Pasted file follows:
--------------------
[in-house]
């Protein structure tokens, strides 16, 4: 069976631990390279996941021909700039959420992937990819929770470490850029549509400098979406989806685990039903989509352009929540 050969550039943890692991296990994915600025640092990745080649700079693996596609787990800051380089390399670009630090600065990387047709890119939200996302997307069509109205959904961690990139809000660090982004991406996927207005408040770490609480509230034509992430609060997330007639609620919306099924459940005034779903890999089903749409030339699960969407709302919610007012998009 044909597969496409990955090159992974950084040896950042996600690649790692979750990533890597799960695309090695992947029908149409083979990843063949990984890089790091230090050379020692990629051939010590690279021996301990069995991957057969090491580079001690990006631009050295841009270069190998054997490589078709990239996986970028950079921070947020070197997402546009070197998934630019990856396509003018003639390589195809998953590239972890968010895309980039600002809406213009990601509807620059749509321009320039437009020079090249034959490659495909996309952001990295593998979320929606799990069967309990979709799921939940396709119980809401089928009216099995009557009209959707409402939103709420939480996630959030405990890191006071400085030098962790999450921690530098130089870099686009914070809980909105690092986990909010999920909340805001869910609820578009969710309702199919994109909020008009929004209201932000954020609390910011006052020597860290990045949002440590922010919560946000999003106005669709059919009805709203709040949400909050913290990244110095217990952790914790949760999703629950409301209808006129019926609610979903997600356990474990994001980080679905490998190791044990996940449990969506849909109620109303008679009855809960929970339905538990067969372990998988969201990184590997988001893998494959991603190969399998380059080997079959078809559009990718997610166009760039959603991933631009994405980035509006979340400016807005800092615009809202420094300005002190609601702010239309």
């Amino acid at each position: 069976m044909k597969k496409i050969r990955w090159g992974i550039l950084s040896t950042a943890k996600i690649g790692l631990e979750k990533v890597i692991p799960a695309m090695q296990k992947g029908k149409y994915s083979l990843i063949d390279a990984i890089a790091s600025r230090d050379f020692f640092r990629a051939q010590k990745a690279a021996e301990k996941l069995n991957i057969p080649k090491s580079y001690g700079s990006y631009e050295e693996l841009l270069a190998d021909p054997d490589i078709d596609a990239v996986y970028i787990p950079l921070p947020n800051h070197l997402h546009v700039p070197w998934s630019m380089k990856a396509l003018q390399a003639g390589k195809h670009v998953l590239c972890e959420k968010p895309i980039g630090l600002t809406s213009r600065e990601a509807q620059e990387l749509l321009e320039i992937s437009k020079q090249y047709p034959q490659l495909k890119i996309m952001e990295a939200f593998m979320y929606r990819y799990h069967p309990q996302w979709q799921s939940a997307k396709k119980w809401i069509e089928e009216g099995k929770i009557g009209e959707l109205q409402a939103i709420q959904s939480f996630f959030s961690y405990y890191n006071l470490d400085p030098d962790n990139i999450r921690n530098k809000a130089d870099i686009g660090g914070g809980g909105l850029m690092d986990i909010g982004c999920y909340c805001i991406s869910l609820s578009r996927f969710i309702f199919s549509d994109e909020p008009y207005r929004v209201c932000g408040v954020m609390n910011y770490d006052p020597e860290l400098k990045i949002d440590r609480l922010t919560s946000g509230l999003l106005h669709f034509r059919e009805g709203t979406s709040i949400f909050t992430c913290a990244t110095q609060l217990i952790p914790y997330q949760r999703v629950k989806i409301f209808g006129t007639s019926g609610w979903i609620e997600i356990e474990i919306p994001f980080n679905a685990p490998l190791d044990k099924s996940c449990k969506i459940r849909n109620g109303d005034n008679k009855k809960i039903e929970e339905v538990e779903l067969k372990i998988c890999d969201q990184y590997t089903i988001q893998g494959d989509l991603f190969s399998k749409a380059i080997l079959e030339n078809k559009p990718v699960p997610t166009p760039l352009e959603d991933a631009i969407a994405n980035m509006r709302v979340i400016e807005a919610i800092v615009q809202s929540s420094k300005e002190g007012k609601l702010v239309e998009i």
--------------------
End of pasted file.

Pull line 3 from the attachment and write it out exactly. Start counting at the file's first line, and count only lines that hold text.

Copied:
């Amino acid at each position: 069976m044909k597969k496409i050969r990955w090159g992974i550039l950084s040896t950042a943890k996600i690649g790692l631990e979750k990533v890597i692991p799960a695309m090695q296990k992947g029908k149409y994915s083979l990843i063949d390279a990984i890089a790091s600025r230090d050379f020692f640092r990629a051939q010590k990745a690279a021996e301990k996941l069995n991957i057969p080649k090491s580079y001690g700079s990006y631009e050295e693996l841009l270069a190998d021909p054997d490589i078709d596609a990239v996986y970028i787990p950079l921070p947020n800051h070197l997402h546009v700039p070197w998934s630019m380089k990856a396509l003018q390399a003639g390589k195809h670009v998953l590239c972890e959420k968010p895309i980039g630090l600002t809406s213009r600065e990601a509807q620059e990387l749509l321009e320039i992937s437009k020079q090249y047709p034959q490659l495909k890119i996309m952001e990295a939200f593998m979320y929606r990819y799990h069967p309990q996302w979709q799921s939940a997307k396709k119980w809401i069509e089928e009216g099995k929770i009557g009209e959707l109205q409402a939103i709420q959904s939480f996630f959030s961690y405990y890191n006071l470490d400085p030098d962790n990139i999450r921690n530098k809000a130089d870099i686009g660090g914070g809980g909105l850029m690092d986990i909010g982004c999920y909340c805001i991406s869910l609820s578009r996927f969710i309702f199919s549509d994109e909020p008009y207005r929004v209201c932000g408040v954020m609390n910011y770490d006052p020597e860290l400098k990045i949002d440590r609480l922010t919560s946000g509230l999003l106005h669709f034509r059919e009805g709203t979406s709040i949400f909050t992430c913290a990244t110095q609060l217990i952790p914790y997330q949760r999703v629950k989806i409301f209808g006129t007639s019926g609610w979903i609620e997600i356990e474990i919306p994001f980080n679905a685990p490998l190791d044990k099924s996940c449990k969506i459940r849909n109620g109303d005034n008679k009855k809960i039903e929970e339905v538990e779903l067969k372990i998988c890999d969201q990184y590997t089903i988001q893998g494959d989509l991603f190969s399998k749409a380059i080997l079959e030339n078809k559009p990718v699960p997610t166009p760039l352009e959603d991933a631009i969407a994405n980035m509006r709302v979340i400016e807005a919610i800092v615009q809202s929540s420094k300005e002190g007012k609601l702010v239309e998009i």